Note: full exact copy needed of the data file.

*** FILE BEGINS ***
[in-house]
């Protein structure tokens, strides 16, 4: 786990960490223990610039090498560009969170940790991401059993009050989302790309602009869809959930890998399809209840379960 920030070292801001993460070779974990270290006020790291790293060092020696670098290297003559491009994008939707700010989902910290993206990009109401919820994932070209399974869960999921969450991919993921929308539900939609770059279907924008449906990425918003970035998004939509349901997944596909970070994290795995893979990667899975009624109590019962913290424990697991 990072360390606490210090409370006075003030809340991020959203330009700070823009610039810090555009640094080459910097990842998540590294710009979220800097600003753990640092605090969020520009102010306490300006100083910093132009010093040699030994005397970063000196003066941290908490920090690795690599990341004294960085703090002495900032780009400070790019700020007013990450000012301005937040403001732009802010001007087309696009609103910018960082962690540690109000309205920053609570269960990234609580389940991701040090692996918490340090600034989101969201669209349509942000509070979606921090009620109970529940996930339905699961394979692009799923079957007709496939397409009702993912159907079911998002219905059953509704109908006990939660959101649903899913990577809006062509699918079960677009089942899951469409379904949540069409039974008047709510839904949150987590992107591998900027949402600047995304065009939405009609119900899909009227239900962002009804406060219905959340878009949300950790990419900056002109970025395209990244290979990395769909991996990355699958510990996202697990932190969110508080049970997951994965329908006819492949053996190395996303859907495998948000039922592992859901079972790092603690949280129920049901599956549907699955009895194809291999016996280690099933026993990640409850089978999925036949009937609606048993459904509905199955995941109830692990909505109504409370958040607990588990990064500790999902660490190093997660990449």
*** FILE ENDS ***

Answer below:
[in-house]
């Protein structure tokens, strides 16, 4: 786990960490223990610039090498560009969170940790991401059993009050989302790309602009869809959930890998399809209840379960 920030070292801001993460070779974990270290006020790291790293060092020696670098290297003559491009994008939707700010989902910290993206990009109401919820994932070209399974869960999921969450991919993921929308539900939609770059279907924008449906990425918003970035998004939509349901997944596909970070994290795995893979990667899975009624109590019962913290424990697991 990072360390606490210090409370006075003030809340991020959203330009700070823009610039810090555009640094080459910097990842998540590294710009979220800097600003753990640092605090969020520009102010306490300006100083910093132009010093040699030994005397970063000196003066941290908490920090690795690599990341004294960085703090002495900032780009400070790019700020007013990450000012301005937040403001732009802010001007087309696009609103910018960082962690540690109000309205920053609570269960990234609580389940991701040090692996918490340090600034989101969201669209349509942000509070979606921090009620109970529940996930339905699961394979692009799923079957007709496939397409009702993912159907079911998002219905059953509704109908006990939660959101649903899913990577809006062509699918079960677009089942899951469409379904949540069409039974008047709510839904949150987590992107591998900027949402600047995304065009939405009609119900899909009227239900962002009804406060219905959340878009949300950790990419900056002109970025395209990244290979990395769909991996990355699958510990996202697990932190969110508080049970997951994965329908006819492949053996190395996303859907495998948000039922592992859901079972790092603690949280129920049901599956549907699955009895194809291999016996280690099933026993990640409850089978999925036949009937609606048993459904509905199955995941109830692990909505109504409370958040607990588990990064500790999902660490190093997660990449």